We need to work together, Geingob tells Botswana

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Water problem… A-Jay van Wyk and Minehle Moyo of Windhoek yesterday learned all about desalination of seawater at the Koepfle Christian Pre-primary School in Windhoek and wanted to know if they are going to drink desalinated sea water in their lifetime. President Geingob has stressed the importance of Botswana and Namibia taking hands in developing desalination plants to ensure fresh water for the future.

Windhoek

Namibia and Botswana should look to common solutions for common problems, like the prevailing water shortage and the desalination of seawater for human consumption, as some of the challenges that need urgent attention, says President Hage Geingob.
Geingob made the remarks on the first day of a two-day State visit to Botswana, where he spoke about the common problems facing the two countries.

He said the challenge of desalinating seawater for human consumption should be tackled through Namibia’s own resources, as well as tapping into regional developmental finance institutions and global initiatives, such as the Green Climate Fund (GCF).

“The future of Africa is bright. Africa is rising and by all projections will soon be the fastest growing region on the planet. Although Namibia and Botswana may be small in terms of population and size, we have fairly robust and diversified economies and can indeed play a crucial role in the New Africa.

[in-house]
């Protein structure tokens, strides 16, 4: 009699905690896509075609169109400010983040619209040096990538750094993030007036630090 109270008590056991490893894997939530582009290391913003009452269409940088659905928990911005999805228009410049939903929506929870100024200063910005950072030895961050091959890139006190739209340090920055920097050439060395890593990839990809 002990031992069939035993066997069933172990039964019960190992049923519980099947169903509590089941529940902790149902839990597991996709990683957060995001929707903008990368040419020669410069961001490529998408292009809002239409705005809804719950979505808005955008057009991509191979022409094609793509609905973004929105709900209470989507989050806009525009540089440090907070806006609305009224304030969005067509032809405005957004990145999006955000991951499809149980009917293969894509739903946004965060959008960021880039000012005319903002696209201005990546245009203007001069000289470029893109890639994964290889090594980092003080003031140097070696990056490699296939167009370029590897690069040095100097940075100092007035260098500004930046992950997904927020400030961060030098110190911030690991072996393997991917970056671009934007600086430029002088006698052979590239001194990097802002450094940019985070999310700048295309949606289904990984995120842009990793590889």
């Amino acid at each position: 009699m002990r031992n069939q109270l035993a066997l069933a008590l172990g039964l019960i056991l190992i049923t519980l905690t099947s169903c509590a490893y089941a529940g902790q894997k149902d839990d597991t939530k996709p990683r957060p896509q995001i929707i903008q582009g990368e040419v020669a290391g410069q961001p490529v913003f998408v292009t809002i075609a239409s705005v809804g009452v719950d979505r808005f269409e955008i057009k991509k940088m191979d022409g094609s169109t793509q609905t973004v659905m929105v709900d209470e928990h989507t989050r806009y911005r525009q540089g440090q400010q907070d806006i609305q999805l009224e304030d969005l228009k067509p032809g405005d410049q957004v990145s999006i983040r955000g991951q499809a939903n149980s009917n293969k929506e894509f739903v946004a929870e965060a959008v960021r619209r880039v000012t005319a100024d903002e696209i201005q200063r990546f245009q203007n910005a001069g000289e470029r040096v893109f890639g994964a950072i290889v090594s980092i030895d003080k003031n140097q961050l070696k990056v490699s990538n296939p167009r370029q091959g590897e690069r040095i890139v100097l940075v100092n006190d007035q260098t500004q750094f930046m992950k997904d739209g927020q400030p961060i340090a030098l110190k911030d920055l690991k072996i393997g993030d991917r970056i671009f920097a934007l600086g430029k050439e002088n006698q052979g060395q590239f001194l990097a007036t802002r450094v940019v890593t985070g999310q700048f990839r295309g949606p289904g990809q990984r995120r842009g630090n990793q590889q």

“My wish is that the two countries embark on joint national initiatives, such as water and energy security, to put both Namibia and Botswana on a higher sustainable shared growth trajectory,” he noted.

He said apart from tackling the perennial water shortages, it was also important for the two countries to get involved in the construction of a railway line to export Botswanan coal to the rest of the world via the Port of Walvis Bay.

While encouraging more trade between Namibia and Botswana, he noted that the neighouring country has always been a refuge and safe haven for Namibians who, like himself, fled from colonial oppression.

He noted that Botswana has a record of sound democratic governance with the lowest level of graft on the continent and a well-managed economy and that its growth trajectory over the past four decades has been phenomenal.

Geingob said the possibility of harvesting seawater for the two countries’ benefit must be investigated urgently. “We are the two most drought-prone countries in sub-Saharan Africa and the reality is that with climate change it will only worsen. We must find solutions for this common problem,” Geingob stressed.

He concluded by saying the strengths and legacy of the two countries lie in their concerted efforts to ensure that the future should be shaped by the plans and policies they craft today. To achieve this, the two countries should hold hands in the spirit Harambee to fight for a common goal, facing challenges together and succeeding together.

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